Grow your data science skills at posit::conf(2024)

August 12th-14th in Seattle

13 Apr 2023

Explicit design at the start of a project

Emily Riederer

Senior Manager - Customer Management Data Science & Analytics at Capital One
We were recently joined by Emily Riederer, Senior Manager - Customer Management Data Science & Analytics at Capital One. We discussed how a strong foundation in high-quality data infrastructure and reproducible tools sets the stage for innovation in modeling, causal inference, and analytics, and so much more.
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Episode notes

Diving into a question asked at (42:38): What is your thought process for solving a problem that you don’t know how to solve immediately?


One thing that I think is a really undervalued part of that process is thinking about how you will know a good solution when you find one? Also, how would you know if there was a good solution staring you in the face and you already had it?


I think the more unstructured and complicated a problem can be, it can almost be a little deceptive of what’s good– which can have one or two bad outcomes.


You find a good solution, but you don’t realize it’s good so you keep going

You spend a lot of time chasing after an outcome, and only then do you realize, I solved the problem I was trying to solve but it wasn’t the problem I wanted to solve.


Something I’ve really been experimenting with in my own work is having a lot more of an explicit design stage at the beginning of a project and thinking, how can you do a pilot?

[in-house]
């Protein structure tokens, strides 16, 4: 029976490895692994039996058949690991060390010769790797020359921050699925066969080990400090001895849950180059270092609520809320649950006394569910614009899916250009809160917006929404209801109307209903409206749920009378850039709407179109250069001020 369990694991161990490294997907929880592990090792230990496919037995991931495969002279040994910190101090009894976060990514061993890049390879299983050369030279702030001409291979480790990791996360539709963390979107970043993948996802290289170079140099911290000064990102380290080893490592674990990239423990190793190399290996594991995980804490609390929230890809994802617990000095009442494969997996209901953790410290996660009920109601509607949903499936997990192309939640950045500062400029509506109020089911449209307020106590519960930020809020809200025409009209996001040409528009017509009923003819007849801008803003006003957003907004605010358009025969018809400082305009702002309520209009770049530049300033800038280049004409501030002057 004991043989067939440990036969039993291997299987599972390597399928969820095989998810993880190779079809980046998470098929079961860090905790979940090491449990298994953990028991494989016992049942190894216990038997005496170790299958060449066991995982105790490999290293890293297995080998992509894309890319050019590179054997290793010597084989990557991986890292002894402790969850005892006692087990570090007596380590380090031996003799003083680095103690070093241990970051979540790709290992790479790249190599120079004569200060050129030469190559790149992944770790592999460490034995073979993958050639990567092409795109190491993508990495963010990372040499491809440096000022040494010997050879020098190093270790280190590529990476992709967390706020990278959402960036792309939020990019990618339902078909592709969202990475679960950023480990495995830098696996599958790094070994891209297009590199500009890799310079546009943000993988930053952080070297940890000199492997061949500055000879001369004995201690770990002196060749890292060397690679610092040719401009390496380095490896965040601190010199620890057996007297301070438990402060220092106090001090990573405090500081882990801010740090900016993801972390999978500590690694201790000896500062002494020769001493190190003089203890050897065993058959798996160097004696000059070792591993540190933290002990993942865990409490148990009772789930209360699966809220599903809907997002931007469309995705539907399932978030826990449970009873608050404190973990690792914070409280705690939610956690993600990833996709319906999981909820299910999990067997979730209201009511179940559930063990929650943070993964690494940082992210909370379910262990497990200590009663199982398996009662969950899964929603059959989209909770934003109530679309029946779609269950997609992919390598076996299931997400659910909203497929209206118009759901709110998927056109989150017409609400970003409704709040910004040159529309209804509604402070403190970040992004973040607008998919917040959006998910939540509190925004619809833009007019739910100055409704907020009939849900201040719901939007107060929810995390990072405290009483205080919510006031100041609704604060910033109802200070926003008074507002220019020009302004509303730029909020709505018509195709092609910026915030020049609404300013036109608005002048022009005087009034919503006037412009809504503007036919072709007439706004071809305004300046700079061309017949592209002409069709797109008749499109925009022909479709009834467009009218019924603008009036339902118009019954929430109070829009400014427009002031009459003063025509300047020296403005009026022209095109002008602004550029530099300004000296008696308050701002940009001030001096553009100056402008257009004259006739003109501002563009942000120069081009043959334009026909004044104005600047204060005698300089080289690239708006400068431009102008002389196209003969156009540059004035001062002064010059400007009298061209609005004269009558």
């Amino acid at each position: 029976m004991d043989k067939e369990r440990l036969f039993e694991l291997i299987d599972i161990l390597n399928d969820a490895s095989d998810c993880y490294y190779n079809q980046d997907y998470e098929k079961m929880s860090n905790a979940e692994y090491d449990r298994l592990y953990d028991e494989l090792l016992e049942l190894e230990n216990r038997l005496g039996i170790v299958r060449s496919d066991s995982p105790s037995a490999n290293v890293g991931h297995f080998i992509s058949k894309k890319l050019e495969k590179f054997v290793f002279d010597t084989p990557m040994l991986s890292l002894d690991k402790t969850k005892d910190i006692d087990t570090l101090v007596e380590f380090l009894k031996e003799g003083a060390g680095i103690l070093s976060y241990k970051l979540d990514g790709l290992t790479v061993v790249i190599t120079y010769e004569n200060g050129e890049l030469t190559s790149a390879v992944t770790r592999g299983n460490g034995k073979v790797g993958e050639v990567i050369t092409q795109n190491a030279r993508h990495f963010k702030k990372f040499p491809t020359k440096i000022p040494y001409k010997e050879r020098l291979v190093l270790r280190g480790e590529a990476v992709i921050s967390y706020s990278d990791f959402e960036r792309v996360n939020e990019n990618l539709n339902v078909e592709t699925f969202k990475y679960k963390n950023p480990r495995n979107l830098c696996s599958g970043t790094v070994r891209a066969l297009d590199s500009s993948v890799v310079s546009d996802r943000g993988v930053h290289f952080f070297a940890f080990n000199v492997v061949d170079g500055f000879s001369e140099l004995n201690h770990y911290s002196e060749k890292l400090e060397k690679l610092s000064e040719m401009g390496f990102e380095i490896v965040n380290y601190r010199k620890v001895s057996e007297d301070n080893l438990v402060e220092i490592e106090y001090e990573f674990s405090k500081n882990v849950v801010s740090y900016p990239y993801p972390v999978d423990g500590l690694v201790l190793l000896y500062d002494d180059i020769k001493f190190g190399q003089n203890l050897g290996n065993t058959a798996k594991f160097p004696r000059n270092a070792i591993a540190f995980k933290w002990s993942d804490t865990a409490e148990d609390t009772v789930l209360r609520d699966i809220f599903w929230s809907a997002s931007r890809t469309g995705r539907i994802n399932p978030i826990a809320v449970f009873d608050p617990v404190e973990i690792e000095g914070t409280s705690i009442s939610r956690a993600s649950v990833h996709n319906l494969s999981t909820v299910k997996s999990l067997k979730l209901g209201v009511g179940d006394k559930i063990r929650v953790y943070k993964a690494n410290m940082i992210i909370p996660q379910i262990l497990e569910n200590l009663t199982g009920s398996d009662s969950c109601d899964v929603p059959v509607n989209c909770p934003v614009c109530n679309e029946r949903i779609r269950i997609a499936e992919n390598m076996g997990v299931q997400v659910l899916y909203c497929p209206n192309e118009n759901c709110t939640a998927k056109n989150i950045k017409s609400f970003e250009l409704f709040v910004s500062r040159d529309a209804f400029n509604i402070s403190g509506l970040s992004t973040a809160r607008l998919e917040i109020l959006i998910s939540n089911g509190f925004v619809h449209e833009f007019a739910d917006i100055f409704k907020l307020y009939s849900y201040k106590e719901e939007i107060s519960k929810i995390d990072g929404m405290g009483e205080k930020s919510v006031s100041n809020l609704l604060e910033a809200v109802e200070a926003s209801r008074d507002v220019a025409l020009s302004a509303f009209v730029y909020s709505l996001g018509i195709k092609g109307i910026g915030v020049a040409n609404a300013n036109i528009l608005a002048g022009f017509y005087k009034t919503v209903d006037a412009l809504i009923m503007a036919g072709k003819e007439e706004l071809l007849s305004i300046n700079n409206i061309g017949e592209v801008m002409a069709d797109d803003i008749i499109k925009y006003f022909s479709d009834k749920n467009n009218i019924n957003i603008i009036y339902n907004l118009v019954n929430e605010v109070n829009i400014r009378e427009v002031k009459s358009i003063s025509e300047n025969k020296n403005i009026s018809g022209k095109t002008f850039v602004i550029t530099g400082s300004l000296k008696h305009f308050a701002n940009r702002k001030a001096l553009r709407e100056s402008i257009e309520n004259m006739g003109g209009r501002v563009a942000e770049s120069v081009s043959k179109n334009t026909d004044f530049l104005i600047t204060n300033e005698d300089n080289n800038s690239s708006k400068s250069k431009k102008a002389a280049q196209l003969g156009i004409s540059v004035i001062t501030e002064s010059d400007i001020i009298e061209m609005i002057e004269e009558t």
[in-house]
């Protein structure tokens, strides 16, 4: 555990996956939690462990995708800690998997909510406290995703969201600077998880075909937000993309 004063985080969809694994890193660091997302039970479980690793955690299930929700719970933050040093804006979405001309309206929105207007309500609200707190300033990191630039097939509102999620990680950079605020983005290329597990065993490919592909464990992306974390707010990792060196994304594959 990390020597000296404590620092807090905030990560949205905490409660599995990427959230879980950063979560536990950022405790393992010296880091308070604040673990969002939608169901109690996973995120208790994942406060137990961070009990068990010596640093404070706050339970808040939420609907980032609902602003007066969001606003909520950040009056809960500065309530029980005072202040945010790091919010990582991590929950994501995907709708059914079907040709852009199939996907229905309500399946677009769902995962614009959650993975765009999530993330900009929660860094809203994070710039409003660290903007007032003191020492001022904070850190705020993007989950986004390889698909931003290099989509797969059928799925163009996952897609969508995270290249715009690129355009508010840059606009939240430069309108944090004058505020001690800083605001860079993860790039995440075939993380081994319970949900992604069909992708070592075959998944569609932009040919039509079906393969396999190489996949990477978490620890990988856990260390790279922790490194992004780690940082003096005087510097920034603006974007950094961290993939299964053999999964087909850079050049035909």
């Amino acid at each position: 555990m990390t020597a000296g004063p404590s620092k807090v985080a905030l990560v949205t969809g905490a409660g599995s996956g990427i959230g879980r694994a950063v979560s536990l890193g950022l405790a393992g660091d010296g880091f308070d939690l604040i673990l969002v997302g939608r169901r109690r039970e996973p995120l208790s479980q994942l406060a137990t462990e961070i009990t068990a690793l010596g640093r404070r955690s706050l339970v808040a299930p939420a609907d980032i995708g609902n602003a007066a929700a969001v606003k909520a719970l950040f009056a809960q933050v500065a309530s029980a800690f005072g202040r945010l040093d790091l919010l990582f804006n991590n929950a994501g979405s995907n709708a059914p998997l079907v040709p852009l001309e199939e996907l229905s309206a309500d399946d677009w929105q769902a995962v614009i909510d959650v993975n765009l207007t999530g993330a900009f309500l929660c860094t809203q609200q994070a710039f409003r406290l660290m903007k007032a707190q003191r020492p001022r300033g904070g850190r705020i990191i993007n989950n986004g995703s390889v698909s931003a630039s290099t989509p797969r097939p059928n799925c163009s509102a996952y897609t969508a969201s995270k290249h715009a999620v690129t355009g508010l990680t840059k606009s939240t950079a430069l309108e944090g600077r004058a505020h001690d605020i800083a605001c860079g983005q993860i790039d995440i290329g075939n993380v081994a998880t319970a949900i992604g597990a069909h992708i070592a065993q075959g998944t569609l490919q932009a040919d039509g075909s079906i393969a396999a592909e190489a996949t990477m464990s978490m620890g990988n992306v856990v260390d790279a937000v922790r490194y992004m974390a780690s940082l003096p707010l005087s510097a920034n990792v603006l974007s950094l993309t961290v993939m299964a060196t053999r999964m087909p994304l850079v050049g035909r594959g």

If I’m trying to predict some target, can I take those two values of that target and plug them into a downstream problem I actually thought that I was going to solve, and make sure that’s actually what I want to solve?


Almost like frontloading model evaluation with even a fake solution is the first step versus last step.


Then, I’ll check on one other point.


I think the other aspect of that – going back to that level of abstraction – is figuring out how to take the context out of my problem to make it something more Googleable.

So I mean thinking, not being like, “oh, this experiment, the random seeds were wrong, so I don’t have a control population – what do I do?”


Backing that into more of a general question – “how do you sample a synthetic control through observational data?” which is something you can Google and then find a ton of resources about.


I think pushing myself on what I want, and then finding the right framing at which to ask for help.

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